May2016BackgroundBlog

1st August 2017

Making Tax Digital

One of the biggest changes to affect the way tax is administered is expected to start to take effect over the next couple of years, with the Government announcing their plans for “Making Tax Digital” (MTD). Although we expect that the changes are coming, at present we are unsure of when. When it was first mentioned, in the 2015 Budget, the plan was that it would introduced from 6th April 2017, however various events since the original announcement have delayed it’s proposed implementation until 6th April 2019, with potential for further changes going forward. The goalposts, it seems, are constantly changing.

“Making Tax Digital” involves the creation of a digital tax account for every UK registered taxpayer and business, with the ability by HMRC to “pre populate” these accounts with tax information where it can do so. Therefore, for those who are employed, HMRC is already aware, through payroll submissions, of a person’s earnings and taxable benefits in a tax year, the same applies to State and private pension information and bank interest received. These are currently held on separate systems and HMRC’s aim is to “join up” these internal systems so that we do not have to report back to them information which they are aware of already.

While the above is more straightforward information to obtain and collate automatically, the position with businesses, self -employed people and landlords is more complex.

The latest proposal involves them being brought into the Digital Tax system from April 2019. Originally, this was to be mandatory for all businesses with a turnover of over 10,000, but in July 2017 this was changed so that only businesses with a turnover in excess of the vat threshold (currently 85,000) would be affected.

Smaller businesses are able to use the system if they choose, but on a voluntary basis only, they have the option to continue with the current system of a single Tax Return a year, as now.

However, this is only expected to be a fairly temporary transition arrangement, with all businesses expected to be using the new system in the not too distant future, once the new arrangements have “bedded in” with VAT registered entities.

So, if you are required to use the new system, or choose voluntarily to do so, what does this mean in practical terms?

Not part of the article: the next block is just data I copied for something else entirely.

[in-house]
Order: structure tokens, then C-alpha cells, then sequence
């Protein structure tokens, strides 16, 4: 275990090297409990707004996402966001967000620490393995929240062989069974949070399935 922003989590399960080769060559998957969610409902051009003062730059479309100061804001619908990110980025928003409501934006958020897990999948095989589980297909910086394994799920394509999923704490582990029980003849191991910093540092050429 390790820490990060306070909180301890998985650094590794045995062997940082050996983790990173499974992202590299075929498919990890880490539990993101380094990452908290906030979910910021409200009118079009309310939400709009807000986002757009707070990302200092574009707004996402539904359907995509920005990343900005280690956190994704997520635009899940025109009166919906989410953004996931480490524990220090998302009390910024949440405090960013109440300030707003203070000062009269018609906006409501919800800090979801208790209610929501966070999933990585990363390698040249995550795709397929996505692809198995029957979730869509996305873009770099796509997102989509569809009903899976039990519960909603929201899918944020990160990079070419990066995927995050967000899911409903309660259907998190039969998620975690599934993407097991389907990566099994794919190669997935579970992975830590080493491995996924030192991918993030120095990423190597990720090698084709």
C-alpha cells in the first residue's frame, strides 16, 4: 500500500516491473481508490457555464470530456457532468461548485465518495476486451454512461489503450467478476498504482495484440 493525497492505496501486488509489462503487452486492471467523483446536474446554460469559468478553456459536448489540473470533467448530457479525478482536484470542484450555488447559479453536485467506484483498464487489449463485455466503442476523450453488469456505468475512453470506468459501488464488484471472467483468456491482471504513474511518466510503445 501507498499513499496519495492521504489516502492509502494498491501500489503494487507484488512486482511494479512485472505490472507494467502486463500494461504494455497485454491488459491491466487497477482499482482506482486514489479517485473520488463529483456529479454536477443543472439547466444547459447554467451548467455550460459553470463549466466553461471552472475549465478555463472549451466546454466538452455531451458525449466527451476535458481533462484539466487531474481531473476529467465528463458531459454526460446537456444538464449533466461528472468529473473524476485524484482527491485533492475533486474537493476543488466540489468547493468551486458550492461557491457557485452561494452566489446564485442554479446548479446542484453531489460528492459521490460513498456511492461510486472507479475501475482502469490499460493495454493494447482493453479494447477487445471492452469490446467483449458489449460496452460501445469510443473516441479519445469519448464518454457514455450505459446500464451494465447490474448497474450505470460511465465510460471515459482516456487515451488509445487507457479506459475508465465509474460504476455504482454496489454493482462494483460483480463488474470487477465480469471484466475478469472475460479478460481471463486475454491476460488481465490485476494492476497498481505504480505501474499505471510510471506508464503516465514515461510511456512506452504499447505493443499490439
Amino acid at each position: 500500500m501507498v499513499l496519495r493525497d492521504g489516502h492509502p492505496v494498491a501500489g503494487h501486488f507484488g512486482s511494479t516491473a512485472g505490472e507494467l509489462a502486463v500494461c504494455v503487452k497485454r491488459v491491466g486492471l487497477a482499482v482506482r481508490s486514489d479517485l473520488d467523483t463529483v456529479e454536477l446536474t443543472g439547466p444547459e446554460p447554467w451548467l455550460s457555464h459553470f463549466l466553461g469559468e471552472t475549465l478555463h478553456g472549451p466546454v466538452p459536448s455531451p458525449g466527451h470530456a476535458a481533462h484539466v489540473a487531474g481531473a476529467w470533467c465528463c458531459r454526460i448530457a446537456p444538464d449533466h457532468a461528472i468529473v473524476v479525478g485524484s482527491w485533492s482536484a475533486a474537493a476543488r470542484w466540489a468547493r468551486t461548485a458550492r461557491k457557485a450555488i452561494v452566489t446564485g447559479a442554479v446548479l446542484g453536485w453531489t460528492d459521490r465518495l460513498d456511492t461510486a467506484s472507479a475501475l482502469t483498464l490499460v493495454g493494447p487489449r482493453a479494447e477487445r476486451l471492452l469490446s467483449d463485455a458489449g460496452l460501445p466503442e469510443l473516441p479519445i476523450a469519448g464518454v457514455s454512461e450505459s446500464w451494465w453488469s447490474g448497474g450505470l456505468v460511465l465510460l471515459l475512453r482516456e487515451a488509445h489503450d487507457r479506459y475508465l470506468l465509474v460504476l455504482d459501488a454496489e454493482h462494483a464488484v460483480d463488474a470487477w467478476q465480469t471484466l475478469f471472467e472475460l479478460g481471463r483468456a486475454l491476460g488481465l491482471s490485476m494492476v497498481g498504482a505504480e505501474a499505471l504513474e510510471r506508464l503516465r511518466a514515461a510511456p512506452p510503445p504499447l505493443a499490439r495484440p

The plan at present will require businesses to keep records in a digital format, which must link with HMRC’s software. This may include some sort of spreadsheet based software, however the requirement that it must be able to talk to HMRC’s own software electronically may mean that this would need to be via some type of MTD compliant app. HMRC have already stated that they will not be providing any free software product, so this would have to be paid for by the taxpayer, or the cost borne by the accounting software providers.

It is widely expected that submissions to HMRC for a sole trader business will involve five or six tax returns a year, with a quarterly update, followed by an end of year business summary and potentially a final tax return (as now) which combines the business trading figures with the owners other income to bring everything together.

The way tax is paid will remain as now, with payments nine months and one day after the year end for Corporation Tax, with January and July for income tax payments on account –although there are some people who suspect this may be the first step in a move towards quarterly tax payments in the not too distant future.

If you would like to discuss this, please contact either Teresa or Michael at CCF on 01423 567499

Read our other Blogs

Making Tax Digital

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2017 Spring Budget

2016 Autumn Statement

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2016 Budget summary

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July 2015 Budget

2015 Budget summary

7 Financial Habits

Charity Donations

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